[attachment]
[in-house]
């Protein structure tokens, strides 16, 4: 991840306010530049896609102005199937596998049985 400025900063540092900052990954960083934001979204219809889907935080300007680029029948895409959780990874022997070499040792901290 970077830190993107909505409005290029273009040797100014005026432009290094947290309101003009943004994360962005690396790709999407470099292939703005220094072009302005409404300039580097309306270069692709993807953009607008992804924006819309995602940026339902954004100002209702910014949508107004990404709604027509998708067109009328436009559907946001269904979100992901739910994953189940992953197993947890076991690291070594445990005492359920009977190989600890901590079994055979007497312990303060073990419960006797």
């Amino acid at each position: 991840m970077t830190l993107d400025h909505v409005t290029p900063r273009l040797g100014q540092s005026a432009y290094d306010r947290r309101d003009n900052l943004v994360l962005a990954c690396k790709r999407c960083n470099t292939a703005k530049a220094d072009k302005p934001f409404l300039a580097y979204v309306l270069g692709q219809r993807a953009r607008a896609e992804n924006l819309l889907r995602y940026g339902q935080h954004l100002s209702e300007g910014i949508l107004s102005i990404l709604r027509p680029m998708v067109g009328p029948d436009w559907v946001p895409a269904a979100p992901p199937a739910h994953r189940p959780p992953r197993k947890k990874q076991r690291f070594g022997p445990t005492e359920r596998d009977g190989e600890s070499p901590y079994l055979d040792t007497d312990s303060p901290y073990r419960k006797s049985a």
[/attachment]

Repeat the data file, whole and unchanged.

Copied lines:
[in-house]
């Protein structure tokens, strides 16, 4: 991840306010530049896609102005199937596998049985 400025900063540092900052990954960083934001979204219809889907935080300007680029029948895409959780990874022997070499040792901290 970077830190993107909505409005290029273009040797100014005026432009290094947290309101003009943004994360962005690396790709999407470099292939703005220094072009302005409404300039580097309306270069692709993807953009607008992804924006819309995602940026339902954004100002209702910014949508107004990404709604027509998708067109009328436009559907946001269904979100992901739910994953189940992953197993947890076991690291070594445990005492359920009977190989600890901590079994055979007497312990303060073990419960006797």
């Amino acid at each position: 991840m970077t830190l993107d400025h909505v409005t290029p900063r273009l040797g100014q540092s005026a432009y290094d306010r947290r309101d003009n900052l943004v994360l962005a990954c690396k790709r999407c960083n470099t292939a703005k530049a220094d072009k302005p934001f409404l300039a580097y979204v309306l270069g692709q219809r993807a953009r607008a896609e992804n924006l819309l889907r995602y940026g339902q935080h954004l100002s209702e300007g910014i949508l107004s102005i990404l709604r027509p680029m998708v067109g009328p029948d436009w559907v946001p895409a269904a979100p992901p199937a739910h994953r189940p959780p992953r197993k947890k990874q076991r690291f070594g022997p445990t005492e359920r596998d009977g190989e600890s070499p901590y079994l055979d040792t007497d312990s303060p901290y073990r419960k006797s049985a």